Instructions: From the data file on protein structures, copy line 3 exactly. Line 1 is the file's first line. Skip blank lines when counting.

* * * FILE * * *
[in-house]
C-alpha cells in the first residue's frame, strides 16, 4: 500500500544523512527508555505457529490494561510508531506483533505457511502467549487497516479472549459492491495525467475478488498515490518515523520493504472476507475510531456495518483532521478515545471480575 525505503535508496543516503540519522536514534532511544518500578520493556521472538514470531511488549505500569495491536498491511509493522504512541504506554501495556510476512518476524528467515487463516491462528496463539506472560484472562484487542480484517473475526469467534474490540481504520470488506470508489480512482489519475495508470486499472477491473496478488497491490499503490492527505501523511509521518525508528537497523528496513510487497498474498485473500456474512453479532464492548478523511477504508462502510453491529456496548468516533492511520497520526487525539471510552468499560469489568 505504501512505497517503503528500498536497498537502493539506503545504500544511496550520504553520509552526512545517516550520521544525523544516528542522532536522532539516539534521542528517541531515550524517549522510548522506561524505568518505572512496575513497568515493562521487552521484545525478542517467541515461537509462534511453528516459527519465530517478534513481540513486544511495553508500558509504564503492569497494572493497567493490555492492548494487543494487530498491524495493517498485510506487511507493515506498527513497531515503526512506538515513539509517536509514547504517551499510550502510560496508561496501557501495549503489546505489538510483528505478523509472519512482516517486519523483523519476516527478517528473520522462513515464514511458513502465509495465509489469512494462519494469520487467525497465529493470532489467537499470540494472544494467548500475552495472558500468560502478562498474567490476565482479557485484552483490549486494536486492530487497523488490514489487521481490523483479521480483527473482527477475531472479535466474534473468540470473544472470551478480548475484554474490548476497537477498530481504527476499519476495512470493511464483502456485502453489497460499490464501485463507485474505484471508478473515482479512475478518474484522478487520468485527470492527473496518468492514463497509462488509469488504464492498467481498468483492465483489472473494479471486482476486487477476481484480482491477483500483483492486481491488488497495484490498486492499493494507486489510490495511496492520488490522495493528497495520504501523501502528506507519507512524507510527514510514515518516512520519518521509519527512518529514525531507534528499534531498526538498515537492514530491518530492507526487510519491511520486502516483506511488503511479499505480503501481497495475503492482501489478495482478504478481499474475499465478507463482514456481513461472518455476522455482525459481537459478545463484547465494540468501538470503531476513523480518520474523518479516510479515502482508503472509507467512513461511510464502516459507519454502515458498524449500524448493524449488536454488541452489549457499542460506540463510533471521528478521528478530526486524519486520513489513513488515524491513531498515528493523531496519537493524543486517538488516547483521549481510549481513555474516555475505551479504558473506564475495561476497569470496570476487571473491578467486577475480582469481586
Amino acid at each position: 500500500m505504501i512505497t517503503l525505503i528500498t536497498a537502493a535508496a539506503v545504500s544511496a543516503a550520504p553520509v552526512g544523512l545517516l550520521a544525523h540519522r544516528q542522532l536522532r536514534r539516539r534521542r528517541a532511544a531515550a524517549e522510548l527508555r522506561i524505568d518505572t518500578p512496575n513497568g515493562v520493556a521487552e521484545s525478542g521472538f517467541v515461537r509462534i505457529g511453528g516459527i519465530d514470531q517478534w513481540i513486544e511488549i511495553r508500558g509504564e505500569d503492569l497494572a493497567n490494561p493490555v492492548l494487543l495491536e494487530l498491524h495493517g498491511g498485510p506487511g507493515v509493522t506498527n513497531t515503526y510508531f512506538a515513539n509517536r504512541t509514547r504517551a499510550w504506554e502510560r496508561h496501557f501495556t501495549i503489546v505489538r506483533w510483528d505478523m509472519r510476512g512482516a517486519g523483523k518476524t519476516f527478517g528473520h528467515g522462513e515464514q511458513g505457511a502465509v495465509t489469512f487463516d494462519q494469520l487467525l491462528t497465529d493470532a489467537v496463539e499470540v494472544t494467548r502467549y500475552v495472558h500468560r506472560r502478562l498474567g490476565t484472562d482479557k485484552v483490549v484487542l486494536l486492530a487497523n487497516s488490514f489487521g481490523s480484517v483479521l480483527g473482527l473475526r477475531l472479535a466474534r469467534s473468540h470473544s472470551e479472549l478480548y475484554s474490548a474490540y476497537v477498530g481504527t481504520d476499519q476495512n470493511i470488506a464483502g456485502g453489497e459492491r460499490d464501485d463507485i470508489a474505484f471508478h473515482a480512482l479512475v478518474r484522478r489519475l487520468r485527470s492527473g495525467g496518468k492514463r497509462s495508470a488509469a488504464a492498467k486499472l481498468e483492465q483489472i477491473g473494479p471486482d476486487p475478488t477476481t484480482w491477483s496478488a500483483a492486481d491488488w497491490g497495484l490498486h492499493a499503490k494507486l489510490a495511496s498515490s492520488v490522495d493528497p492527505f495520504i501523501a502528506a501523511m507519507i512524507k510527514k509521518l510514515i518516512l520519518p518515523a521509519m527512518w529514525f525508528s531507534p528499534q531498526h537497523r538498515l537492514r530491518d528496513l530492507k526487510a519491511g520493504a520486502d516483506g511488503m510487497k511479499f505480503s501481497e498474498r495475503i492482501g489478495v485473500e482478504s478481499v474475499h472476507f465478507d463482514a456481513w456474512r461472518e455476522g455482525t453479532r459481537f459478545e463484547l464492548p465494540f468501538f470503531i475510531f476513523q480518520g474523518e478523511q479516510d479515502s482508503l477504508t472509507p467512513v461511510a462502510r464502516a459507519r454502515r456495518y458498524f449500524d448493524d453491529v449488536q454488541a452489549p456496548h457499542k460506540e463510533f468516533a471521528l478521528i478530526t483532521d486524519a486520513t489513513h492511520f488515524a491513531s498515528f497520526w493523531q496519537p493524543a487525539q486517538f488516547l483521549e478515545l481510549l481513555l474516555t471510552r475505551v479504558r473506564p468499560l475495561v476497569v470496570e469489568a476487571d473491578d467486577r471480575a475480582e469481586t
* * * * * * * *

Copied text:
Amino acid at each position: 500500500m505504501i512505497t517503503l525505503i528500498t536497498a537502493a535508496a539506503v545504500s544511496a543516503a550520504p553520509v552526512g544523512l545517516l550520521a544525523h540519522r544516528q542522532l536522532r536514534r539516539r534521542r528517541a532511544a531515550a524517549e522510548l527508555r522506561i524505568d518505572t518500578p512496575n513497568g515493562v520493556a521487552e521484545s525478542g521472538f517467541v515461537r509462534i505457529g511453528g516459527i519465530d514470531q517478534w513481540i513486544e511488549i511495553r508500558g509504564e505500569d503492569l497494572a493497567n490494561p493490555v492492548l494487543l495491536e494487530l498491524h495493517g498491511g498485510p506487511g507493515v509493522t506498527n513497531t515503526y510508531f512506538a515513539n509517536r504512541t509514547r504517551a499510550w504506554e502510560r496508561h496501557f501495556t501495549i503489546v505489538r506483533w510483528d505478523m509472519r510476512g512482516a517486519g523483523k518476524t519476516f527478517g528473520h528467515g522462513e515464514q511458513g505457511a502465509v495465509t489469512f487463516d494462519q494469520l487467525l491462528t497465529d493470532a489467537v496463539e499470540v494472544t494467548r502467549y500475552v495472558h500468560r506472560r502478562l498474567g490476565t484472562d482479557k485484552v483490549v484487542l486494536l486492530a487497523n487497516s488490514f489487521g481490523s480484517v483479521l480483527g473482527l473475526r477475531l472479535a466474534r469467534s473468540h470473544s472470551e479472549l478480548y475484554s474490548a474490540y476497537v477498530g481504527t481504520d476499519q476495512n470493511i470488506a464483502g456485502g453489497e459492491r460499490d464501485d463507485i470508489a474505484f471508478h473515482a480512482l479512475v478518474r484522478r489519475l487520468r485527470s492527473g495525467g496518468k492514463r497509462s495508470a488509469a488504464a492498467k486499472l481498468e483492465q483489472i477491473g473494479p471486482d476486487p475478488t477476481t484480482w491477483s496478488a500483483a492486481d491488488w497491490g497495484l490498486h492499493a499503490k494507486l489510490a495511496s498515490s492520488v490522495d493528497p492527505f495520504i501523501a502528506a501523511m507519507i512524507k510527514k509521518l510514515i518516512l520519518p518515523a521509519m527512518w529514525f525508528s531507534p528499534q531498526h537497523r538498515l537492514r530491518d528496513l530492507k526487510a519491511g520493504a520486502d516483506g511488503m510487497k511479499f505480503s501481497e498474498r495475503i492482501g489478495v485473500e482478504s478481499v474475499h472476507f465478507d463482514a456481513w456474512r461472518e455476522g455482525t453479532r459481537f459478545e463484547l464492548p465494540f468501538f470503531i475510531f476513523q480518520g474523518e478523511q479516510d479515502s482508503l477504508t472509507p467512513v461511510a462502510r464502516a459507519r454502515r456495518y458498524f449500524d448493524d453491529v449488536q454488541a452489549p456496548h457499542k460506540e463510533f468516533a471521528l478521528i478530526t483532521d486524519a486520513t489513513h492511520f488515524a491513531s498515528f497520526w493523531q496519537p493524543a487525539q486517538f488516547l483521549e478515545l481510549l481513555l474516555t471510552r475505551v479504558r473506564p468499560l475495561v476497569v470496570e469489568a476487571d473491578d467486577r471480575a475480582e469481586t